Why You Should Visit:
Ardent Jane Austen fans will need no encouragement to stop at the Jane Austen Centre. But the Centre is designed as an immersive experience for the whole family, with guides in period costumes add to the charm. Learn about Bath's history, especially about Regency-era life and customs.

The building itself, part of a block on Gay Street, is an English Heritage Grade II listed building.

The Centre organizes Bath's Jane Austen Festival every year in September. The ten-day celebration features over 80 events, including a summer ball, a costumed promenade, and a masquerade ball.

Do not miss the Centre's Regency Tea Room, which has been awarded the Tea Guild's Award of Excellence. If you've visited the Centre, you get 10 percent off at the Tea Room.
Herschel Museum of Astronomy

2) Herschel Museum of Astronomy (must see)

The Herschel Museum of Astronomy, located on New King Street in Bath, offers a rich historical and astronomical experience. Inaugurated in 1981, it occupies a well-preserved Georgian town house that once served as the home of the renowned astronomers William Herschel and his sister Caroline. This modest five-story building, part of a terrace constructed around 1764-1770, exemplifies middle-grade Georgian architecture with its Bath stone ashlar facade, slate Mansard roofs, and distinctive sash windows.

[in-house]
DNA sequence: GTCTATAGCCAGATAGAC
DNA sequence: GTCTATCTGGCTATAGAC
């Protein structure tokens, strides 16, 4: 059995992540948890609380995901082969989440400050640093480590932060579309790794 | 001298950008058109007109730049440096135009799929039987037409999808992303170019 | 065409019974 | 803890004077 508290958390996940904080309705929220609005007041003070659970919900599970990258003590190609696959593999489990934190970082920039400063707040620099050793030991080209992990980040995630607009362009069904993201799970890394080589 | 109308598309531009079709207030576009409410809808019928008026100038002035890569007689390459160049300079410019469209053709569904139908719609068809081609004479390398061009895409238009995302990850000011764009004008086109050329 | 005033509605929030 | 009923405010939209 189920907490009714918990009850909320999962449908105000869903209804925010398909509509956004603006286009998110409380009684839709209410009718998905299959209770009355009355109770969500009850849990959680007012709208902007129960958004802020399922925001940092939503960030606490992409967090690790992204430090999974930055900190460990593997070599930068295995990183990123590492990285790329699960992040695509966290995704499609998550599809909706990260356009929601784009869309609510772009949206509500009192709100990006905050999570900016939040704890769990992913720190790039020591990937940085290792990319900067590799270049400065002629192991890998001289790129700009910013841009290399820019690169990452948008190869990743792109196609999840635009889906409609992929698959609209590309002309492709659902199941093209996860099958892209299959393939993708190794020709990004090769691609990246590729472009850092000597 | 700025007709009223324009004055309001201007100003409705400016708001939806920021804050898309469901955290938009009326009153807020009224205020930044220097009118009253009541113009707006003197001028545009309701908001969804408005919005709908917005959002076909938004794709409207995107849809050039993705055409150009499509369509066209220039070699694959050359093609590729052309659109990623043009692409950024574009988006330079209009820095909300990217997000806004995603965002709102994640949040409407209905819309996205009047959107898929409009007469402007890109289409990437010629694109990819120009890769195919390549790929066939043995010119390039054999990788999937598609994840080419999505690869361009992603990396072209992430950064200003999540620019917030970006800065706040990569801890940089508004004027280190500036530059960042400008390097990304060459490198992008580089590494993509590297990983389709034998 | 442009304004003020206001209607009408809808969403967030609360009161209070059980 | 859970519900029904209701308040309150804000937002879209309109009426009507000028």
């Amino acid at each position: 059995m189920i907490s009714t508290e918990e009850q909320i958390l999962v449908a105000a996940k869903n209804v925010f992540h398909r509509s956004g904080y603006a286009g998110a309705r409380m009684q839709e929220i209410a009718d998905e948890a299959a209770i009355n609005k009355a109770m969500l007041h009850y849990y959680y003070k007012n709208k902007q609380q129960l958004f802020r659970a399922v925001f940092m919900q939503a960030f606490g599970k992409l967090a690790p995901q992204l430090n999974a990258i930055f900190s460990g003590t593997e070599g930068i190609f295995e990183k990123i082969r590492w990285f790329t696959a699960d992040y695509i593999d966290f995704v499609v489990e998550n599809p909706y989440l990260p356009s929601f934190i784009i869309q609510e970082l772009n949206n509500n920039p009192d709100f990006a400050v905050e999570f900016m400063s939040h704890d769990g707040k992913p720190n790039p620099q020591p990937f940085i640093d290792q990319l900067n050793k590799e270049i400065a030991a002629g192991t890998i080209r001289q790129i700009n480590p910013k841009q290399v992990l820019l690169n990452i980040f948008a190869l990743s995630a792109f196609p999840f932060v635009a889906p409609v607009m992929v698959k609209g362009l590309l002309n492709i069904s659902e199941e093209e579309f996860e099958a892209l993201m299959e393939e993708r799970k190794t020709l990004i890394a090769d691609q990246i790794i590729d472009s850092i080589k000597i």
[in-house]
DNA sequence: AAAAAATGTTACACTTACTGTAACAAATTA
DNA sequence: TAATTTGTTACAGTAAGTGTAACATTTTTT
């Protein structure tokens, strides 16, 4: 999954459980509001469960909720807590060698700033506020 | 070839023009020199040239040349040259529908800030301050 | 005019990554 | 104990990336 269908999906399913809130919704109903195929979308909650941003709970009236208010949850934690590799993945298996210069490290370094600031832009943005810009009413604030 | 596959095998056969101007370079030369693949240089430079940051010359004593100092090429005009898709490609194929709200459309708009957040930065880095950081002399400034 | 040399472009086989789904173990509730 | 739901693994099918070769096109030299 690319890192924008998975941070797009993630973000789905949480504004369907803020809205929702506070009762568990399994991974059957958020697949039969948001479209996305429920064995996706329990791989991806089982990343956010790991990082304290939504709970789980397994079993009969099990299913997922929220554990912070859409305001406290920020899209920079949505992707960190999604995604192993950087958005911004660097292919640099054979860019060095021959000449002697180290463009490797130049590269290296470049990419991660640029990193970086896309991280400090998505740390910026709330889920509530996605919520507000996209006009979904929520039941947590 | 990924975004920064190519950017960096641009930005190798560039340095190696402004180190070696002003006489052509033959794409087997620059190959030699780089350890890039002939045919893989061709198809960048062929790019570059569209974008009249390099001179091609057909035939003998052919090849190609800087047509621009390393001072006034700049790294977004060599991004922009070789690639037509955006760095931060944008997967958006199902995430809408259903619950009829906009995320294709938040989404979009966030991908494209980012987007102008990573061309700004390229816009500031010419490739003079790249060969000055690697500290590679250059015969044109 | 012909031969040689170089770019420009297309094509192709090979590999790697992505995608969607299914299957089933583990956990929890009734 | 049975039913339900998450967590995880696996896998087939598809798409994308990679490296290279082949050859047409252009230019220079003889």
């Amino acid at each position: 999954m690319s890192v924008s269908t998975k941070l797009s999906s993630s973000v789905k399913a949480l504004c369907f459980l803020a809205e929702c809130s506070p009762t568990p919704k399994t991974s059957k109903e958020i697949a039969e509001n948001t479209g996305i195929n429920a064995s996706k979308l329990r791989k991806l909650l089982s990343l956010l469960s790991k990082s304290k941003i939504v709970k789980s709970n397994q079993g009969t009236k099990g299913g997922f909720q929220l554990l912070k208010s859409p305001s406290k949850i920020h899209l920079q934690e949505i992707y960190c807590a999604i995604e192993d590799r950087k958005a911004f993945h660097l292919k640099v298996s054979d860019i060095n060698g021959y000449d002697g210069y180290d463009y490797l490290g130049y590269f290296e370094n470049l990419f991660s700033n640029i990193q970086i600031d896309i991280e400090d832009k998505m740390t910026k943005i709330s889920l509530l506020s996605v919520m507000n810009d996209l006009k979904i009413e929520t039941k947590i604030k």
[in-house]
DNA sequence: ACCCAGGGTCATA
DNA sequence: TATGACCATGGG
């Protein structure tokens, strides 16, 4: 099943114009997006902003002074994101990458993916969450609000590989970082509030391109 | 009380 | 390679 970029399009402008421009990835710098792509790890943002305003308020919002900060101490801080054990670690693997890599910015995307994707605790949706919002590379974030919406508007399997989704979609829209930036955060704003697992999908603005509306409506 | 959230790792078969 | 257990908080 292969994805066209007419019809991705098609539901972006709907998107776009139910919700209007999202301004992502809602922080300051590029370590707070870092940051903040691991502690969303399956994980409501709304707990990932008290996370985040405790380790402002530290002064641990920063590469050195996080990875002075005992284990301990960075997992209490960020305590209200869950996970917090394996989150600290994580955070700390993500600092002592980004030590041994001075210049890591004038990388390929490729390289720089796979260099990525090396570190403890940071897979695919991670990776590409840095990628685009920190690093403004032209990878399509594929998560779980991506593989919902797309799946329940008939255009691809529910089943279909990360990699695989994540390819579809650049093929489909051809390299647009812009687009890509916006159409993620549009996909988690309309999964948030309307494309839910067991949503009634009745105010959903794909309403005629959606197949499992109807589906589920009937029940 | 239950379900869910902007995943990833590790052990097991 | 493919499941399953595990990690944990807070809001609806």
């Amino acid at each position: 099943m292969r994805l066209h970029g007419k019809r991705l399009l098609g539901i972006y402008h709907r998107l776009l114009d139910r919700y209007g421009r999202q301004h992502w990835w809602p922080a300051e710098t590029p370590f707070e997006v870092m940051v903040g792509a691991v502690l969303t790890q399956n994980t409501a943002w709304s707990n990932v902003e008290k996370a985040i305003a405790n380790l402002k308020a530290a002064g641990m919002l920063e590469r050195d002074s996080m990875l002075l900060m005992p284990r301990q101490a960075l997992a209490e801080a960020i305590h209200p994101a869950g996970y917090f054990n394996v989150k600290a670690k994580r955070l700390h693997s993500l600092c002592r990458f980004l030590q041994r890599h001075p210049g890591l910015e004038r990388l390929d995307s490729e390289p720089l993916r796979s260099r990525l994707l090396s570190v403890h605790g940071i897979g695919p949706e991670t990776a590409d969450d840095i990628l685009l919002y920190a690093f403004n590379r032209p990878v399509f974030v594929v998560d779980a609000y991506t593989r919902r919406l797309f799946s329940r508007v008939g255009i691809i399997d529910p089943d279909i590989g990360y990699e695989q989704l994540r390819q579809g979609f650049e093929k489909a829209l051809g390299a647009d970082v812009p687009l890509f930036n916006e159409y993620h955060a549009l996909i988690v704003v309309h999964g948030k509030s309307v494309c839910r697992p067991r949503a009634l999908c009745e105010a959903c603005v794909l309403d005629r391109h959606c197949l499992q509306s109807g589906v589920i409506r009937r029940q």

Significant for its connection to the Herschels, who resided here from 1777, the building is where William Herschel discovered Uranus in March 1781 using a telescope he designed and built on-site. Despite William's departure in 1782, Caroline and their brother Alexander remained until 1784.

Recognized for its historical importance, the building is a grade II* listed property by English Heritage. It underwent restoration in 1981 and again in 2000, featuring period-specific wallpaper and carpets based on 18th-century designs. The building's preservation was championed by the William Herschel Society, formed in 1977, and aided by Doctors Leslie and Elizabeth Hilliard, whose contributions are commemorated by the naming of asteroid 6395 Hilliard.

The museum, managed by the Herschel House Trust and governed by the Bath Preservation Trust since July 2015, was opened on the bicentennial of Uranus's discovery. Its patrons have included the notable astronomers Patrick Moore and Brian May. The museum is split over three floors within the house, with an ornamental garden attached, and a cinema within the vaults that shows documentaries on astronomical discoveries. Under the curatorship of Debbie James, the museum offers an engaging experience through audio tours, a virtual tour for mobility-impaired visitors, and tactile books for the visually impaired.
Sally Lunn's Historic Eating House

3) Sally Lunn's Historic Eating House

Inside one of the oldest houses in Bath, you will find some delectable treats. As the story goes, Sally Lunn was a French immigrant who arrived in Bath in 1680 and established this bakery. The house was built around 1482, but the masonry oven and other elements on the ground floor date from around 1137.